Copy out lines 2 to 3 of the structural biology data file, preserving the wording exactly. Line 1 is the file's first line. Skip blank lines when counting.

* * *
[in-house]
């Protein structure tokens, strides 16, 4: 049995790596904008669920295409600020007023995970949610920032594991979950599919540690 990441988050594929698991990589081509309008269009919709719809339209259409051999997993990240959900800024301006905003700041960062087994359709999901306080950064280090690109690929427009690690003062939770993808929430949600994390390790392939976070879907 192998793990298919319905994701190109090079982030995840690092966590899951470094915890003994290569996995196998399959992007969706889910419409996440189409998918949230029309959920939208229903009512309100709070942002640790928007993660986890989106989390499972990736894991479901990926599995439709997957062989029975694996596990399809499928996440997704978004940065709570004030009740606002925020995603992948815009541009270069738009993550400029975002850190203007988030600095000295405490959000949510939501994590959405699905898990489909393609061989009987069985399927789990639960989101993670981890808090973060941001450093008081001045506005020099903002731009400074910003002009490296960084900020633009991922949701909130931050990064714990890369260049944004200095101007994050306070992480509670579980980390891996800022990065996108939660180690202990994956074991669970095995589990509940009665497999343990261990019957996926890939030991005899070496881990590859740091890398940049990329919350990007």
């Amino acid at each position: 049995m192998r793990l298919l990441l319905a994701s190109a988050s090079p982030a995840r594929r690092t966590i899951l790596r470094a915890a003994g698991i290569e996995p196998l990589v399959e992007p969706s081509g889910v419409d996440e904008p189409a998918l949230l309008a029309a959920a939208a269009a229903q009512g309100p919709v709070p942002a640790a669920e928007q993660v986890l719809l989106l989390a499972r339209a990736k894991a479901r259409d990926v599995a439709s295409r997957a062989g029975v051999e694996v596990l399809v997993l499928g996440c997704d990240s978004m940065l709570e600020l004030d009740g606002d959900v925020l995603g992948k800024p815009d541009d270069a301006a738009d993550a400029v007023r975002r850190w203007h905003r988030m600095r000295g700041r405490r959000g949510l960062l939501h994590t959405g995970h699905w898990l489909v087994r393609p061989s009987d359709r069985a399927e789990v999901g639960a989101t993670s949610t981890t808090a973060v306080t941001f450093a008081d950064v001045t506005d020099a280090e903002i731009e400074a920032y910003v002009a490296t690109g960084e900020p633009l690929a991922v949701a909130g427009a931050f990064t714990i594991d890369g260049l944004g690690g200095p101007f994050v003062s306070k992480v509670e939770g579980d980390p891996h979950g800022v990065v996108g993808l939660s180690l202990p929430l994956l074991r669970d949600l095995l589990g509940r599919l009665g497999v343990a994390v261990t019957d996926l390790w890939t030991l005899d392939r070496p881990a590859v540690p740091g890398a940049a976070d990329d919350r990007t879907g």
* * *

């Protein structure tokens, strides 16, 4: 049995790596904008669920295409600020007023995970949610920032594991979950599919540690 990441988050594929698991990589081509309008269009919709719809339209259409051999997993990240959900800024301006905003700041960062087994359709999901306080950064280090690109690929427009690690003062939770993808929430949600994390390790392939976070879907 192998793990298919319905994701190109090079982030995840690092966590899951470094915890003994290569996995196998399959992007969706889910419409996440189409998918949230029309959920939208229903009512309100709070942002640790928007993660986890989106989390499972990736894991479901990926599995439709997957062989029975694996596990399809499928996440997704978004940065709570004030009740606002925020995603992948815009541009270069738009993550400029975002850190203007988030600095000295405490959000949510939501994590959405699905898990489909393609061989009987069985399927789990639960989101993670981890808090973060941001450093008081001045506005020099903002731009400074910003002009490296960084900020633009991922949701909130931050990064714990890369260049944004200095101007994050306070992480509670579980980390891996800022990065996108939660180690202990994956074991669970095995589990509940009665497999343990261990019957996926890939030991005899070496881990590859740091890398940049990329919350990007």
């Amino acid at each position: 049995m192998r793990l298919l990441l319905a994701s190109a988050s090079p982030a995840r594929r690092t966590i899951l790596r470094a915890a003994g698991i290569e996995p196998l990589v399959e992007p969706s081509g889910v419409d996440e904008p189409a998918l949230l309008a029309a959920a939208a269009a229903q009512g309100p919709v709070p942002a640790a669920e928007q993660v986890l719809l989106l989390a499972r339209a990736k894991a479901r259409d990926v599995a439709s295409r997957a062989g029975v051999e694996v596990l399809v997993l499928g996440c997704d990240s978004m940065l709570e600020l004030d009740g606002d959900v925020l995603g992948k800024p815009d541009d270069a301006a738009d993550a400029v007023r975002r850190w203007h905003r988030m600095r000295g700041r405490r959000g949510l960062l939501h994590t959405g995970h699905w898990l489909v087994r393609p061989s009987d359709r069985a399927e789990v999901g639960a989101t993670s949610t981890t808090a973060v306080t941001f450093a008081d950064v001045t506005d020099a280090e903002i731009e400074a920032y910003v002009a490296t690109g960084e900020p633009l690929a991922v949701a909130g427009a931050f990064t714990i594991d890369g260049l944004g690690g200095p101007f994050v003062s306070k992480v509670e939770g579980d980390p891996h979950g800022v990065v996108g993808l939660s180690l202990p929430l994956l074991r669970d949600l095995l589990g509940r599919l009665g497999v343990a994390v261990t019957d996926l390790w890939t030991l005899d392939r070496p881990a590859v540690p740091g890398a940049a976070d990329d919350r990007t879907g």